Among other things, it drops the requirement of proof that an intruder posed an immediate physical threat, saying a perceived threat of violence is enough to take lethal action. The new law also offers free legal aid and defense counsel to those who have killed or injured an intruder.
Despite the bill’s success, not everyone is sold on the self-defense argument.
Italian Father Marco Gnavi, the pastor of Santa Maria in Trastevere parish who oversees the area of “dialogue and ecumenism” for the diocese of Rome and the Italian Sant’Egidio movement, said gun control - whether in Italy, the U.S., or elsewhere - is a question of peace and stability.
Speaking to Crux, he said the Catholic Church has a history of favoring stricter gun control, which he said has been made clear by Pope Francis, who often condemns violent atrocities and who has promoted nonviolence as a strategy for world peace.
Since World War I the Church has been pushing for disarmament at all levels, Gnavi said, adding, “We know for sure that either light weapons or nuclear weapons are a threat to the future of humanity; in different ways of course, but there is a sowing of hatred.”
“Whenever we give attention to light or heavy military weapons, we destroy our future,” he said, explaining that while mass shootings like the ones that happened in El Paso and Ohio seem “senseless,” when anger and white supremacist ideologies are factored in, “then weapons are the fuel to make wounds in the body of the people.”
With some 255 mass shootings in the U.S. since January, leaving nearly 300 dead and more than 1,000 injured, Gnavi said the numbers themselves pose serious questions to those with political power, as well as Christians.
“We have to soften tensions and enable people to fight evil with good,” he said, adding that “it is clear that violence is a problem even for those who inspire violence. They will be victims of themselves.”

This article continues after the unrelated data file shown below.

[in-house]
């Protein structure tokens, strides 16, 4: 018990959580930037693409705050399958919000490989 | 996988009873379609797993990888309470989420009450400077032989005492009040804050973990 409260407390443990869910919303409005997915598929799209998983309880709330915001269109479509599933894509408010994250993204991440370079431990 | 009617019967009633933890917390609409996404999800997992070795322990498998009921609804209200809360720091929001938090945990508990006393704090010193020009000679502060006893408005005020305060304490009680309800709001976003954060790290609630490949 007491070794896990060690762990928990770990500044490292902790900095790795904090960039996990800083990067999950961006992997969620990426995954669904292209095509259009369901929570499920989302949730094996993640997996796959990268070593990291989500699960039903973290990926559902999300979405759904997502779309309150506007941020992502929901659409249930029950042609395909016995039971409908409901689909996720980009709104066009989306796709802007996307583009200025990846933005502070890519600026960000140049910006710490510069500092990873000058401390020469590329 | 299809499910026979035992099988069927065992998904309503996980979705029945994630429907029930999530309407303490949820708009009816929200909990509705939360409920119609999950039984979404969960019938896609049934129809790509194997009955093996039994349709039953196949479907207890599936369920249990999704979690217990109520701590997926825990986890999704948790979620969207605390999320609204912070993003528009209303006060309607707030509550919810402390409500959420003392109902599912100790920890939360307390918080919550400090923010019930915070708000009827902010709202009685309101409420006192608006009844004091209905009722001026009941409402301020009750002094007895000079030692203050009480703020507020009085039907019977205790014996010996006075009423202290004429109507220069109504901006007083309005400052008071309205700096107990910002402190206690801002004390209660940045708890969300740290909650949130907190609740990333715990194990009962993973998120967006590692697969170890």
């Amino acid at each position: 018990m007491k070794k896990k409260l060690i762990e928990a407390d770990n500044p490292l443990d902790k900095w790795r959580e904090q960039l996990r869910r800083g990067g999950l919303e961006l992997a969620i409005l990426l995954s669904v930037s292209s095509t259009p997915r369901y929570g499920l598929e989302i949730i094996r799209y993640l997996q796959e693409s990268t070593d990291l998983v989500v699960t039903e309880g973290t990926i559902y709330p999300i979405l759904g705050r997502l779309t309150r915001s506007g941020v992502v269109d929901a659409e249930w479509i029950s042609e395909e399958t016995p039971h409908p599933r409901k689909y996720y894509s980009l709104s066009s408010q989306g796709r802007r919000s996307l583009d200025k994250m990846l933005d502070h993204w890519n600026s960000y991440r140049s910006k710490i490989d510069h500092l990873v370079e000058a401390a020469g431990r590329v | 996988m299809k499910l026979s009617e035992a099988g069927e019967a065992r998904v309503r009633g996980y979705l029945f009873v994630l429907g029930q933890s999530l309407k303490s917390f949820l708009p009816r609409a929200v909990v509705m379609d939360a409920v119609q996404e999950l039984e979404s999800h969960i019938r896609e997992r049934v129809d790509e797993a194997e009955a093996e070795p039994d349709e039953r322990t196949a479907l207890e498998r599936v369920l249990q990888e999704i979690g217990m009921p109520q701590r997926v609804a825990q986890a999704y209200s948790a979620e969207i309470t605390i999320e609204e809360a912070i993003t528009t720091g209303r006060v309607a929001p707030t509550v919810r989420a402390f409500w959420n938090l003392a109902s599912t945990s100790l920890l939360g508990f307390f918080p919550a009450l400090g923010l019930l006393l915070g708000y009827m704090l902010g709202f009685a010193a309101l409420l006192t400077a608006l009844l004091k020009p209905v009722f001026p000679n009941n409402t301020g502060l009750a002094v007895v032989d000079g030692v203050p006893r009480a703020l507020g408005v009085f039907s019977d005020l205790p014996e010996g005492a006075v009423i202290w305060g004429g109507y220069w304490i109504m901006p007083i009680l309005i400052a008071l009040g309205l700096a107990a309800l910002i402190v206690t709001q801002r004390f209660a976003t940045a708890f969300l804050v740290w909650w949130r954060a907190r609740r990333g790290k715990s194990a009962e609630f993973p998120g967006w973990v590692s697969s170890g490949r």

Possession of light weapons, even for self-defense, “is already a temptation,” he said, explaining that simple disagreements could turn violent if a gun or knife is on hand.
“The more we arm the hands of the people, the more we will be victims of ourselves,” he said. “Violence has a deepening trend which is not up to us to be controlled. Once you shoot for good or bad reasons, shooting will increase.”
In addition to Gnavi, several Vatican publications also weighed in on the shootings, including Vatican newspaper L’Osservatore Romano, the “Vatican News” website, and Avvenire, the official newspaper for the Italian bishops’ conference. Notably, they each referred to statements made by the U.S. bishops, rather than issuing their own.
In an interview with Vatican News on the topic of gun control, Giorgio Beretta, a gun control advocate who works at the Permanent Observatory on Small Arms, Security and Defense Policies of Brescia, said the debate over gun control could flare up after a recent study released by Eures, which reports that firearms are the most used weapons in family homicides.
“Today it could be a big problem in Italy too,” Beretta said, noting that gun control laws are more restrictive at the level of the European Union.
Widening access to guns “poses a problem of mentality in Italy,” he said, adding that in light of Italy’s new law, gun control is “a big problem that we must ask ourselves very soon, because already today family homicides are carried out above all with firearms.”
In his comments to Crux, Gnavi said that if weapons are in the house, “sooner or later someone will use it, some blood will be spilled.”
“Who is (responsible for) declaring what is the line I cross to defend myself?” he said, adding, “Sometimes we are not so clear in our hearts and minds…the mental shape of self-defense can go far beyond self-defense; it might be the beginning of a local war.”